Pakistan

2013


Reports   |   Brazil, Egypt, India, Iraq, Mali, Mexico, Pakistan, Philippines, Russia, Somalia, Syria

Syria, Iraq, Egypt most deadly nations for journalists

The conflict in Syria, a spike in Iraqi bloodshed, and political violence in Egypt accounted for the high number of journalists killed on the job in 2013. A CPJ special report by Elana Beiser

This image provided by Aleppo Media Center shows Syrians helping a wounded man from the scene of a government airstrike in Aleppo on December 17. Citizen journalists have been central to documenting the conflict's death and destruction. (AP/Aleppo Media Center)

Blog   |   Pakistan

In Pakistan, another journalist breaks his silence

CPJ's report, Roots of Impunity, published earlier this year, provides a glimpse of the grim realities that journalists in Pakistan face when they cross red lines. Many journalists are threatened, harassed, and intimidated by a host of actors, including members of Pakistan's security and intelligence apparatus. Some of these cases get reported, but in many instances journalists stay quiet to avoid further trouble. Almost every Pakistani journalist visiting CPJ tells me that he or she routinely receives threats.

December 9, 2013 4:31 PM ET

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Blog   |   Pakistan

CPJ joins Pakistani groups in condemning Express attack

Security officials examine the scene of Monday's attack on Express Media Group in Karachi. (AFP)

The Committee to Protect Journalists has joined the Alliance for Access, a coalition of Pakistani media groups, academic and student organizations, and telecommunications companies working to promote open access, in condemning Monday's attack on the offices of Express Media Group in Karachi.

Letters   |   Pakistan

Pakistan should support International Day to End Impunity

New York, November 18, 2013--As one of the focus countries for implementation of the U.N. Plan of Action for the Safety of Journalists and Issue of Impunity, a strong statement on November 23, the International Day to End Impunity, would affirm that the Pakistani government has political will to investigate and punish the murderers of journalists, the Committee to Protect Journalists stated in a letter to Muhammad Nawaz Sharif, prime minister of Pakistan.

November 18, 2013 10:53 AM ET

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Blog   |   Afghanistan, Angola, Burma, Cambodia, France, India, Iraq, Mali, Pakistan, Peru, Philippines, Sierra Leone, Syria

Training can help journalists survive captivity

Two murdered journalists for the Africa service of Radio France Internationale, Ghislaine Dupont, 51, and Claude Verlon, 58, might have had a chance. They were abducted on November 2 in Kidal in northern Mali, but the vehicle their captors were driving suddenly broke down, according to news reports.

Alerts   |   Pakistan

In Pakistan, one journalist murdered, another attacked

New York, October 15, 2013--The Committee to Protect Journalists calls on Pakistani Minister of Information Pervaiz Rasheed to follow through on a public commitment he made last week to appoint a special prosecutor to investigate attacks against journalists. Since his statement, one journalist was murdered on Friday and another was beaten on Thursday, according to news reports.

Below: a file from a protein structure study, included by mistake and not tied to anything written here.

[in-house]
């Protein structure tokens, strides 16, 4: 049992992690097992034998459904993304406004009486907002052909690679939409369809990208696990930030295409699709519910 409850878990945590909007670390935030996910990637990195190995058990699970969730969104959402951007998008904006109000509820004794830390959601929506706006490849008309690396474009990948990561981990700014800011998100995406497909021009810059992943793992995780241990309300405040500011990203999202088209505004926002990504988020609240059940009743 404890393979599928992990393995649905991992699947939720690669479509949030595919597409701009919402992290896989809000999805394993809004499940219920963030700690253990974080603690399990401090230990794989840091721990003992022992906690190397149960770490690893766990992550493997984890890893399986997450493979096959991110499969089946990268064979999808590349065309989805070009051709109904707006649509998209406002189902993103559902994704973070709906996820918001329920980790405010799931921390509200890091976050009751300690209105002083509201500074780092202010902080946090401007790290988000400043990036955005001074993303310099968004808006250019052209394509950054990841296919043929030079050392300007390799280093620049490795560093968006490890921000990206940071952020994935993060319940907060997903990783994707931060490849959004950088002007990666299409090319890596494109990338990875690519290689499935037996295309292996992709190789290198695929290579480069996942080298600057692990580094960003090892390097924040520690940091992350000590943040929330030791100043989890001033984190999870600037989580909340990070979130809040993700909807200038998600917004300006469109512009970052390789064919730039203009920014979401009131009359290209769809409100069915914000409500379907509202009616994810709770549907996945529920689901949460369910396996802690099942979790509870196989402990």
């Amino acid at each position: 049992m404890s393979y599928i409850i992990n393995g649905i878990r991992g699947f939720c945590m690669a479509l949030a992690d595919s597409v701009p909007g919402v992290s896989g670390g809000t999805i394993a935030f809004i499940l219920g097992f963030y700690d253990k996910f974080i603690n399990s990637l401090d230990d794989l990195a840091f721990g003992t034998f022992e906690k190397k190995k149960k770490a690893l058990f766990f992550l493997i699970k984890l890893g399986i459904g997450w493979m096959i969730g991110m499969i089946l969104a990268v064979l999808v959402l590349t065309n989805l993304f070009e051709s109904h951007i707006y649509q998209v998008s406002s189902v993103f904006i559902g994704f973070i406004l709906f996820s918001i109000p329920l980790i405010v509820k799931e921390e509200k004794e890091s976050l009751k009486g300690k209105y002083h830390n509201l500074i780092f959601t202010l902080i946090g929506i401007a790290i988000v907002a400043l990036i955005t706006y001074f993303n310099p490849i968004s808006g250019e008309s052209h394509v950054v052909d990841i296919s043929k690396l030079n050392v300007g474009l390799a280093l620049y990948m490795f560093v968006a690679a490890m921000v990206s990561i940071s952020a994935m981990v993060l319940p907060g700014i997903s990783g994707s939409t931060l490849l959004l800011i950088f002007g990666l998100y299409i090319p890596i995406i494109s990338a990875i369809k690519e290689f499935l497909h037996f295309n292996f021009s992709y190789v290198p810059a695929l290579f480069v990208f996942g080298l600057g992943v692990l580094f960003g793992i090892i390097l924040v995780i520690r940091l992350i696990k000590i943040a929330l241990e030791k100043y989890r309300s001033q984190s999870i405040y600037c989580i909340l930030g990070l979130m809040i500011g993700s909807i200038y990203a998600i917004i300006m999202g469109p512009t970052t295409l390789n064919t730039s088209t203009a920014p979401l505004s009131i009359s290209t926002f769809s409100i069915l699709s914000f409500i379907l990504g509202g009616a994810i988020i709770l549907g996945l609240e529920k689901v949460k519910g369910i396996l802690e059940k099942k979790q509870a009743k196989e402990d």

Blog   |   Pakistan

Chishti abducted, beaten: Challenge for Pakistan

Ali Chishti, who writes for The Friday Times, has gone public in Islamabad with details of his abduction and beating last Friday, August 30. Chishti is making the rounds of TV talk shows describing how he was picked up in Karachi by uniformed police driving a police vehicle, blindfolded, switched to another police vehicle, taken to a small room somewhere in Karachi, and beaten by men he does not think were police officers. After nine hours, he was dropped by the side of the road at 4:30 Saturday morning.

Statements   |   Pakistan

Pakistan Prime Minister should address abuse of journalists

New York, September 6, 2013--The Committee to Protect Journalists calls on the Pakistani government to ensure that there is a full investigation into the abduction and beating of a journalist for The Friday Times. Ali Chishti, who writes on national security and counter-terrorism, told CPJ and local news outlets that he was abducted and beaten on Friday, August 30, and released the next morning.

September 6, 2013 1:28 PM ET

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Blog   |   Pakistan

A fine and shifting line for Pakistan's media

The government of Balochistan, the troubled southwestern province of Pakistan, registered a case against national television news channel ARY on Monday, August 26, after it aired a video clip of the destruction of the residence of Pakistan's founder, Muhammed Ali Jinnah. The case was filed under Pakistan's Anti-Terrorist Act of 1997, claiming that airing the footage could incite "violence or [...] glorify crime," in contravention of the Pakistan Electronic Media Regulatory Authority (PEMRA).

Alerts   |   Pakistan

Missing Baluch journalist found dead in Karachi

New York, August 22, 2013-- Authorities in Pakistan should immediately investigate the murder of a Baluch journalist whose body was found in Karachi on Wednesday, the Committee to Protect Journalists said today. Haji Abdul Razzaq Baloch had been missing since March, according to news reports.

Letters   |   India, Pakistan, USA

Pakistan should allow access for foreign journalists

Dear Prime Minister Sharif: We are writing to express our deep concern about the expulsion of at least three foreign journalists from Pakistan. While Pakistan remains a dangerous country for journalists, we are concerned that it is also fast becoming inhospitable to international correspondents.

Blog   |   Pakistan

Colleagues call for Walsh's return to Pakistan